Mind Over Matter: Playing Mind Games to Get Myself to Run

“Well, she’ll never be a sprinter.” My father’s insight when I was 3 years old was spot on. I never did become a sprinter. I think I surprised him, though, when I decided to become a runner at age 32.

Oh, I had dabbled a little bit. The summer after my sophomore year of college, my younger sister and I took up running in the evenings. I don’t think we ever ran more than two miles at a time, and it was always an easy walk-run pace.

Then it slipped from my routine, and I didn’t think to take up any sort of sport for a long time. My lazy ways caught up to me, and exercise was something I just didn’t care about.


Something clicked in 2011. I can’t pinpoint a specific moment, but I was frustrated with how clothes didn’t fit well and how certain chairs were not comfortable. I started looking for something I could do to feel better wearing a button-down shirt. At the same time, my former-running-buddy sister had mentioned something about a program called Couch to 5K. In theory, you could get off the couch with no exercise experience and run a 5K (or 3 miles) in nine weeks. I figured I could try it out, and if anything, I could quit.

I’m not going to say the program was easy, because it wasn’t. It was difficult and hard and more than once I wanted to stop. My knees wigged out and my hip cramped up and my breathing took a long time to normalize. What they said would take nine weeks actually took me about 12.

The first time I ran 3 miles without stopping for a walk or break was beyond exhilarating. I’m not talking about the so-called runner’s high; this was a personal pride high. Running is a mind game you only play with yourself, and the only competition and person to let down is you.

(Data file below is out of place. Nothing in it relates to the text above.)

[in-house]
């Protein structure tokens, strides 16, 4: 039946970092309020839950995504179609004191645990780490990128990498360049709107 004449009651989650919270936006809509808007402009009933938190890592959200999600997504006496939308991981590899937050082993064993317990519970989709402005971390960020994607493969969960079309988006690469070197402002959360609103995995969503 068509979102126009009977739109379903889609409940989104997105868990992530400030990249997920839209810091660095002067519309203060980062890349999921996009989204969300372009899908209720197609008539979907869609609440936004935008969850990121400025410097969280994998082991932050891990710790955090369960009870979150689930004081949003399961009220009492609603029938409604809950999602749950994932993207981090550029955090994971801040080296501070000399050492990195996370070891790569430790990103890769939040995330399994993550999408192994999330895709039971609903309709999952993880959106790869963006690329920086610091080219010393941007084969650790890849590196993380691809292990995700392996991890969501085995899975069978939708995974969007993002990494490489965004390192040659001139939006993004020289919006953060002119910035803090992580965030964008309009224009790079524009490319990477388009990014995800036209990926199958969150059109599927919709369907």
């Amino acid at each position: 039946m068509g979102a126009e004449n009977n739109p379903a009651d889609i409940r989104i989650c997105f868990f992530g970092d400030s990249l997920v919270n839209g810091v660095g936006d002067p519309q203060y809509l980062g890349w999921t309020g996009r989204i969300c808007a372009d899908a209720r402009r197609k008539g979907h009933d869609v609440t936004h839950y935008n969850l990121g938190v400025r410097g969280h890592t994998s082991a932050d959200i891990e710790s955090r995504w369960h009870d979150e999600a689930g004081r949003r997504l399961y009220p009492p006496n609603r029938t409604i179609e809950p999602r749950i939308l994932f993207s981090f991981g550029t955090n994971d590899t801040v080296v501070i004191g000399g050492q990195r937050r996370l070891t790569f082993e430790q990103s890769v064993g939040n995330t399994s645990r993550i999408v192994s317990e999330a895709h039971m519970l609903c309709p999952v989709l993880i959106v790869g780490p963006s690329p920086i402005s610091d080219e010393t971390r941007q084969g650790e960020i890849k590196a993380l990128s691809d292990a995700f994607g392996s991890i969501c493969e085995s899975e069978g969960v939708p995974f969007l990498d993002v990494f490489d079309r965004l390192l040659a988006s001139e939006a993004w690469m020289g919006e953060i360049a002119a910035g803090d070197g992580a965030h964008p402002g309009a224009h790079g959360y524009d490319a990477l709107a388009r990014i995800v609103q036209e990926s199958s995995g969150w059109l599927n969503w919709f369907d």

After I reached my goal, it was another long few months until I actually enjoyed a run. Even after five years of doing this, I’ll admit that most of the time I’m on a treadmill or out running through the streets, I am not enjoying myself 100 percent.


The times I am enjoying myself, however, I realize why people do this. It isn’t the sore muscles or the labored breathing, the money spent on shoes and the blisters. It’s the thought of lacing up shoes, opening your front door and taking a break from the world for half an hour. It’s listening to the queued podcast or inspiring music or just the sounds of the world around you.

It’s running along a residential street and wondering what people are doing inside their houses. It’s waving to the neighbors and getting a small wave and nod of acknowledgement from every other runner or walker on the road.

It’s the smell of springtime growth and fresh air after a long winter of making do on a treadmill (or worse—running in sub-zero temps!). It’s plugging away in summertime humidity and catching a whiff of just-cut grass. It’s kicking through piles of orangey-red maple leaves that have migrated to the edges of the road and inhaling the scent of autumn.

It’s the final half mile when you can see your destination in the distance and push yourself a little bit more to get home a little quicker. You power through because maybe this will be a good final running time or you’re tired and want to collapse on the grass or you know there’s a giant bowl of ice cream waiting for you. But really, the only real reason you power through it is because you can.

Kate Wallace lives in St. Charles with her husband and three cats and is training for the Rockin’ Robin Run half marathon in May.